Goat Cave Finn Dean Tenacre Country Day School Wellesley, 6th Grade The sun's rays beam down as I inch my way across the cliff The sharp limestone stings my hands I gaze at the mountains on the island next to us Waves splash as we keep moving toward the cave We reach the entrance I stare through the small opening of the cave and jump in I swim in a little pool of water inside for some time We explore the rest of the cave and begin the hike back
Hiking at Blue Hills Miarose Eames Tenacre Country Day School Wellesley, 6th Grade We walked up the rocks As we watched the sun reflect on them You could hear the birds chirping And see squirrels climb up the trees While tons of different animals roamed the forest As we were hiking It had only gotten hotter And sweat soon started to drip from our arms So we headed back After walking in the shade for hours, we had finally reached the sun And that's when we realized we made it back
Growing my Garden Ella Fireman Tenacre Country Day School Wellesley, 6th Grade I spread soil and dirt for the new seeds to come Tomatoes, basil, and many more The water I spray Hits the seeds As I pray for the sun to come out Fall through winter the seeds are as still as a statue As spring comes along I observe it shaping into a plant I watch seeds grow into vegetables and fruit For me and my family to eat What once was a size of a pebble is now a mighty plant Oh what a lovely thing
Pepper Stealer Grey Fitzhenry Tenacre Country Day School Wellesley, 6th Grade Twas a humid day. Today we come to gaining grounds. There was a variety of fruits and vegetables scattered across the land. The first half of the work was in the pepper field, where we picked peppers for a while. First it was one person, then another, The group started to cluster around a staff member. I joined. The miniscule creature looked as if it were filled with mint green gel. The staff member informed us about it as we oohed and awed. But soon enough, the puny caterpillar was put to rest, for it was eating the peppers. as we went back to work, I thought about the imposing insect.
Forest Walk Brooke Geiger Tenacre Country Day School Wellesley, 6th Grade The sun reflects off the millions of icicles As a small stream run through the frozen waterfall I creep closer To find the inside flows with water Birds nest in the hollow cave off the fall Their chirping echos of the ice I look behind to see a bird swoop down The flowers look beautiful They make the the ice so colorful I go ever closer A crackly leaf brushes my arm As a cold winter breeze chills me I head out further.
The Hornworm Marin Hamory Tenacre Country Day School Wellesley, 6th Grade I gently pull green bell peppers from their stalks, their silky leaves brushing my skin, as I reach into the plants. My peers and I try to not step on the pepper plants, but the tent is crowded. As I turn a stem, I find myself staring at a large caterpillar. The hornworm chews on the bush, its pale complexion blending with the surrounding green. I abruptly stumble back, grass crunching under my feet, as I am rather disgusted by the fat, vile insect that feasts on the delicate ecosystem— the ecosystem that the farm has created.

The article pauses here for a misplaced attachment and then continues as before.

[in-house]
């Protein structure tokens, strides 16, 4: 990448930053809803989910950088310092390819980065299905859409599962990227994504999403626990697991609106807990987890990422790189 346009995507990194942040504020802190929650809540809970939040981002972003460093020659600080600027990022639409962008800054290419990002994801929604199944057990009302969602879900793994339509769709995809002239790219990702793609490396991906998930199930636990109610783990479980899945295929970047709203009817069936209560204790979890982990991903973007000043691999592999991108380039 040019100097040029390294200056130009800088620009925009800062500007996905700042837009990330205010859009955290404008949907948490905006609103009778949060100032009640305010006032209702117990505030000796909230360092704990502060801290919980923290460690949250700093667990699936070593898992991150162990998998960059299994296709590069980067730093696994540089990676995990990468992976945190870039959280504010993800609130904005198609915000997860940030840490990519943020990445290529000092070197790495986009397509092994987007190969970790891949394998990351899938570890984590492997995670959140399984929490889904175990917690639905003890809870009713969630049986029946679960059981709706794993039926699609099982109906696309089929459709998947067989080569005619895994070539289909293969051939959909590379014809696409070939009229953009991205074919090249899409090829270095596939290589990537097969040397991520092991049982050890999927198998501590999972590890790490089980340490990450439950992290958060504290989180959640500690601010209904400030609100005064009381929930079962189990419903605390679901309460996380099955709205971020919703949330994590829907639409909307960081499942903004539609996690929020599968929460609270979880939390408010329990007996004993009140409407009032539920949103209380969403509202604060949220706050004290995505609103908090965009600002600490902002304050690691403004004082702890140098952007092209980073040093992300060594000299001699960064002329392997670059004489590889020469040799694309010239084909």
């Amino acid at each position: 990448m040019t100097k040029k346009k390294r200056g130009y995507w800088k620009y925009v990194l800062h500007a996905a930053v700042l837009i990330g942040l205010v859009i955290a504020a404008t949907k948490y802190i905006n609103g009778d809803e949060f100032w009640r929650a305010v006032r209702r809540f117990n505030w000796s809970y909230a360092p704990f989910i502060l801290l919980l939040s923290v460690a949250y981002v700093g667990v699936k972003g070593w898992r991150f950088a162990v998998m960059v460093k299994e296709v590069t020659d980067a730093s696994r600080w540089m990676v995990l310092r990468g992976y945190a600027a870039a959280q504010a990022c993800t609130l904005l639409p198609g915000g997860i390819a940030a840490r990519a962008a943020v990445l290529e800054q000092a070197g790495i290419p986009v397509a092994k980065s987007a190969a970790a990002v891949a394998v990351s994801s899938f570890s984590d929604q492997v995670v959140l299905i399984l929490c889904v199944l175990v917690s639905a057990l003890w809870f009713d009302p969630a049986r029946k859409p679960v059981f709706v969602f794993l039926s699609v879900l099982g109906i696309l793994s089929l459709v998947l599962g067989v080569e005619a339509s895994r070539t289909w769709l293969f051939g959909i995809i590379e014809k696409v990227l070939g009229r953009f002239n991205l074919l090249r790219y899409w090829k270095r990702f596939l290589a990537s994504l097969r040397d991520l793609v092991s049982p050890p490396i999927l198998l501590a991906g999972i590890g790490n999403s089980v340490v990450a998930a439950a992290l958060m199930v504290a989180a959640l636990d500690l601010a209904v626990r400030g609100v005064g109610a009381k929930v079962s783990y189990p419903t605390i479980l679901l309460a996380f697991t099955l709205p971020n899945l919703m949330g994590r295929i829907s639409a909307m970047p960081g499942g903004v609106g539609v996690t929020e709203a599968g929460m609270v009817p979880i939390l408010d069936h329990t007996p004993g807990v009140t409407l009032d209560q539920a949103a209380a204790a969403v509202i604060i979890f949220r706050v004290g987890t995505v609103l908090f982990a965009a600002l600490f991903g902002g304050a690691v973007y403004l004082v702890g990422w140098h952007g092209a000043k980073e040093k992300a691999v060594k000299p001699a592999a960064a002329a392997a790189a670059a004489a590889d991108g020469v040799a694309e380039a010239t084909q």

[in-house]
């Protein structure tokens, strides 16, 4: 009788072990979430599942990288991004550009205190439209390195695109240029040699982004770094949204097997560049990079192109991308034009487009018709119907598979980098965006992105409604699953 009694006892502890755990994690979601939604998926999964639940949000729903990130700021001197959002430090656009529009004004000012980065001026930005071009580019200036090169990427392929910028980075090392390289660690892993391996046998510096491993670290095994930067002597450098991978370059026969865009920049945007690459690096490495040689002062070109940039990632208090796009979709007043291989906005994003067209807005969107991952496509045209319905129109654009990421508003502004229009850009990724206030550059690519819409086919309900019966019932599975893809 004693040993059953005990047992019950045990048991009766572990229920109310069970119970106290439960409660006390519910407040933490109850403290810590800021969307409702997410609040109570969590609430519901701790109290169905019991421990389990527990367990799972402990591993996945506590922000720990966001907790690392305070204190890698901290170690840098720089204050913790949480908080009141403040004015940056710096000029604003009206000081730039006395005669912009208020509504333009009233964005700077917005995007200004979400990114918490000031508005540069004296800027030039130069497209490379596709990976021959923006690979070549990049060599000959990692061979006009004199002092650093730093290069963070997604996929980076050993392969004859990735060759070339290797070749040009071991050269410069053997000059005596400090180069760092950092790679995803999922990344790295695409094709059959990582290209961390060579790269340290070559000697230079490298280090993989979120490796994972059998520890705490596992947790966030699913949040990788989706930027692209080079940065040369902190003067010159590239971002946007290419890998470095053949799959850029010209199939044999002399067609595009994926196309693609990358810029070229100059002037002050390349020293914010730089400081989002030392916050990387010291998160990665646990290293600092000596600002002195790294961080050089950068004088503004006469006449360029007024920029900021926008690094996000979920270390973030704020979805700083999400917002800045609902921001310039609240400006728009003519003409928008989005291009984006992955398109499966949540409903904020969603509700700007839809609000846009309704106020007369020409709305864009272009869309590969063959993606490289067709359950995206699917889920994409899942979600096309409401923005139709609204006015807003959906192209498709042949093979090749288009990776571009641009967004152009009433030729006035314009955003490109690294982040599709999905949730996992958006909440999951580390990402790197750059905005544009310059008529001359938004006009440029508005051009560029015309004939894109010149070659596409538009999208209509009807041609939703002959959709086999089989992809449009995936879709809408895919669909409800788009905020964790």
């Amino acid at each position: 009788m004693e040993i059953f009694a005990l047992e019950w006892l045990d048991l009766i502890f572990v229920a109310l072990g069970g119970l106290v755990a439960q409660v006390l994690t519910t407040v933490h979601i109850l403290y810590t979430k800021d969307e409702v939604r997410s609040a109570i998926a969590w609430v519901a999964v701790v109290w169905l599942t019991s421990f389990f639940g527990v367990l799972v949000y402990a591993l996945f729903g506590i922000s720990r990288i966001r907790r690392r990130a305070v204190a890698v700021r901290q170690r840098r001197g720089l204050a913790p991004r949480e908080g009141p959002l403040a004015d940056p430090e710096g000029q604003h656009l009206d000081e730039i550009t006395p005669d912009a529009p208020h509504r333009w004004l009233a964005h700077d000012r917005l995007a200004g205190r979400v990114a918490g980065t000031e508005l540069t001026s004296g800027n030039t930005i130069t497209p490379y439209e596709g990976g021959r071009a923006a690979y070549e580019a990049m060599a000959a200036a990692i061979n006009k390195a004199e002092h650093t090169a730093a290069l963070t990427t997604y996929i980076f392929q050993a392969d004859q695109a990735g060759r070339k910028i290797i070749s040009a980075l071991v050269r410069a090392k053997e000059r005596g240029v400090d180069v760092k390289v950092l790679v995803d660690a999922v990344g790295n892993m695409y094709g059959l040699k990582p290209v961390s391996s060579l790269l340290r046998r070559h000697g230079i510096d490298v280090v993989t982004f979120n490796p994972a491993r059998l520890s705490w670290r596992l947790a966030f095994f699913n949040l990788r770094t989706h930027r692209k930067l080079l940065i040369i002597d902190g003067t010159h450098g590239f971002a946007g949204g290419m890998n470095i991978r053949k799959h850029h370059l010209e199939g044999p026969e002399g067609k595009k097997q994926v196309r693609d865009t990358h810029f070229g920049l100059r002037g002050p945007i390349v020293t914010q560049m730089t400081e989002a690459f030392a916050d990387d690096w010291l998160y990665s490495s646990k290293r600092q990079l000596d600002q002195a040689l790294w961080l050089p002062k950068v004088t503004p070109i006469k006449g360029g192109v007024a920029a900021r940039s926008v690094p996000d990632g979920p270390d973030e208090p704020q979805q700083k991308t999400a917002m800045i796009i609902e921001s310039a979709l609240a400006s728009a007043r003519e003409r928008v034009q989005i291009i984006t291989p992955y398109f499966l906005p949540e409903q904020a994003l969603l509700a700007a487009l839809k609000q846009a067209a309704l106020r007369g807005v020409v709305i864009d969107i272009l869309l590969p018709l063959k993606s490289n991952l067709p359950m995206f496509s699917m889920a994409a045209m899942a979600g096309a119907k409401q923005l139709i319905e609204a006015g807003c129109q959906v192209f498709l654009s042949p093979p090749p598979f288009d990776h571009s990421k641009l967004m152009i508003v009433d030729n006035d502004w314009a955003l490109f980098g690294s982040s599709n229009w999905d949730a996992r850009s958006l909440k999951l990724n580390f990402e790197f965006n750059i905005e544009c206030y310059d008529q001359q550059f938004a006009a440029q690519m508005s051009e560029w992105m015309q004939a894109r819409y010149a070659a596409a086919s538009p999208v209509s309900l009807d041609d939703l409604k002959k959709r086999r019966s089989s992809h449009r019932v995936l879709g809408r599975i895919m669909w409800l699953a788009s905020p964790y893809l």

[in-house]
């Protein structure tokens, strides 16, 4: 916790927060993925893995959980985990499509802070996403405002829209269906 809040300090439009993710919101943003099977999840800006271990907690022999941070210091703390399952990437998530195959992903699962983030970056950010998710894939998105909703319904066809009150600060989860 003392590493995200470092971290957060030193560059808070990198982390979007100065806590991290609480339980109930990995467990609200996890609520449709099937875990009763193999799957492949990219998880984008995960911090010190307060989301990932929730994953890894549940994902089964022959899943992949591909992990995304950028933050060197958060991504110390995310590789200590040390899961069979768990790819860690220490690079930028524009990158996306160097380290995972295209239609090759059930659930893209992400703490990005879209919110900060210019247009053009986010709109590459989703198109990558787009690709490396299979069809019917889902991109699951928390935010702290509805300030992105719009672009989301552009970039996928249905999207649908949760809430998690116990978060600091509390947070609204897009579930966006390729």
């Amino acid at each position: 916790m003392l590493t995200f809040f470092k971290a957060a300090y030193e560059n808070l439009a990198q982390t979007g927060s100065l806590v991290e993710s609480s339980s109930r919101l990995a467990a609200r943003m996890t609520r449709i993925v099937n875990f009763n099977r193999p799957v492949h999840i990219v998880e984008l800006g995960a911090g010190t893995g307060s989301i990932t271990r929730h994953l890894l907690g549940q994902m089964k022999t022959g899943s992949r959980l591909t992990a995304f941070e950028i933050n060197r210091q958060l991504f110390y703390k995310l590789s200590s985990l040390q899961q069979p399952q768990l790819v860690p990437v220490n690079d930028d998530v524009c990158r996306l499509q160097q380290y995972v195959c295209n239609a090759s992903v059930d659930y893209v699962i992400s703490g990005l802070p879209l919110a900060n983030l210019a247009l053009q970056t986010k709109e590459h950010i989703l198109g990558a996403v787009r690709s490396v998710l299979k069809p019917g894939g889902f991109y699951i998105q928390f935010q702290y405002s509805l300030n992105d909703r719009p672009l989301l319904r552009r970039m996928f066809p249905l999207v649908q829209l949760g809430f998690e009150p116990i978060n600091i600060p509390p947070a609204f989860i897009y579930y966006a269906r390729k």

Spring Christopher Higgins Tenacre Country Day School Wellesley, 6th Grade The soft green grass reveals itself From the horrible Winter that has just passed The tall trees cover the plants from the sun's powerful rays The plants create beauty every time they are placed Food is harvested from the plants to those in need Greenhouses give cucumbers, peppers, and tomatoes They also protect the plants from harsh winters that come yearly Farms are extremely important just like nature itself
A Garden Walk Lexie Keel Tenacre Country Day School Wellesley, 6th Grade The lock on the tall wooden frame of the door unlatches, And a hidden world reveals itself Berries the color of rubies shine brightly against the soft greens of the leave By which they are hidden Flowers the color of the sky climb on vines up the fence, They seemingly glow in the early sunlight. Smooth tomatoes shine in the fluorescent glow A clear, elegant sky spreads out before me I slowly start forward taking in this bright, beautiful garden with every step. The wood chips laid upon the ground jab at my feet as I proceed Nearing the back wall of this oasis I turn; and appreciate this haven for plants of all species to grow and thrive.